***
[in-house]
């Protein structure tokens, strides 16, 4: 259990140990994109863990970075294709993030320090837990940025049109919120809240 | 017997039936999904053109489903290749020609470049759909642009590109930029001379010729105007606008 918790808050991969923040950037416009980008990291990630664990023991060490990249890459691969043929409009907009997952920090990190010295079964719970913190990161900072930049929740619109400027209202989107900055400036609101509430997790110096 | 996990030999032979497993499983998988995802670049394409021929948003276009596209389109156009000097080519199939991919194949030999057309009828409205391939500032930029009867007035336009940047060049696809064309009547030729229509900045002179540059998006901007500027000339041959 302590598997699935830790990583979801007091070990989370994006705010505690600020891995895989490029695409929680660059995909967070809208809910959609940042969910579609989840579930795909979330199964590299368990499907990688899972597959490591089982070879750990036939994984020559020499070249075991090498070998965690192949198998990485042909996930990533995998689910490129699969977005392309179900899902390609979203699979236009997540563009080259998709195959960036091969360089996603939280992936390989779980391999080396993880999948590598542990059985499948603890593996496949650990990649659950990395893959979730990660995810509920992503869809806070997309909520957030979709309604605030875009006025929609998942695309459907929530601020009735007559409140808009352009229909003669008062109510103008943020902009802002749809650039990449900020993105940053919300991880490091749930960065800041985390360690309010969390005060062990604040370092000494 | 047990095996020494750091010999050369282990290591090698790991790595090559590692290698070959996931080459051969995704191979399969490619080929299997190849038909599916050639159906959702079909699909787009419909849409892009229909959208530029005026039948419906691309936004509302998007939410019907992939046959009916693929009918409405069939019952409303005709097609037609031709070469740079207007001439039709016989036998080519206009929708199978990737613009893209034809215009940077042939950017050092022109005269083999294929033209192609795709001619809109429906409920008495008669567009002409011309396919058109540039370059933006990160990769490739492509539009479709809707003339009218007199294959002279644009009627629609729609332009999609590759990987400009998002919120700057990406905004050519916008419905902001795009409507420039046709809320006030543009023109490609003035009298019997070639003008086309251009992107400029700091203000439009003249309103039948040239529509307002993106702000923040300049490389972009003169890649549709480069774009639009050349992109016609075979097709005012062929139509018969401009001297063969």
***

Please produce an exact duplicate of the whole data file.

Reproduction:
[in-house]
């Protein structure tokens, strides 16, 4: 259990140990994109863990970075294709993030320090837990940025049109919120809240 | 017997039936999904053109489903290749020609470049759909642009590109930029001379010729105007606008 918790808050991969923040950037416009980008990291990630664990023991060490990249890459691969043929409009907009997952920090990190010295079964719970913190990161900072930049929740619109400027209202989107900055400036609101509430997790110096 | 996990030999032979497993499983998988995802670049394409021929948003276009596209389109156009000097080519199939991919194949030999057309009828409205391939500032930029009867007035336009940047060049696809064309009547030729229509900045002179540059998006901007500027000339041959 302590598997699935830790990583979801007091070990989370994006705010505690600020891995895989490029695409929680660059995909967070809208809910959609940042969910579609989840579930795909979330199964590299368990499907990688899972597959490591089982070879750990036939994984020559020499070249075991090498070998965690192949198998990485042909996930990533995998689910490129699969977005392309179900899902390609979203699979236009997540563009080259998709195959960036091969360089996603939280992936390989779980391999080396993880999948590598542990059985499948603890593996496949650990990649659950990395893959979730990660995810509920992503869809806070997309909520957030979709309604605030875009006025929609998942695309459907929530601020009735007559409140808009352009229909003669008062109510103008943020902009802002749809650039990449900020993105940053919300991880490091749930960065800041985390360690309010969390005060062990604040370092000494 | 047990095996020494750091010999050369282990290591090698790991790595090559590692290698070959996931080459051969995704191979399969490619080929299997190849038909599916050639159906959702079909699909787009419909849409892009229909959208530029005026039948419906691309936004509302998007939410019907992939046959009916693929009918409405069939019952409303005709097609037609031709070469740079207007001439039709016989036998080519206009929708199978990737613009893209034809215009940077042939950017050092022109005269083999294929033209192609795709001619809109429906409920008495008669567009002409011309396919058109540039370059933006990160990769490739492509539009479709809707003339009218007199294959002279644009009627629609729609332009999609590759990987400009998002919120700057990406905004050519916008419905902001795009409507420039046709809320006030543009023109490609003035009298019997070639003008086309251009992107400029700091203000439009003249309103039948040239529509307002993106702000923040300049490389972009003169890649549709480069774009639009050349992109016609075979097709005012062929139509018969401009001297063969």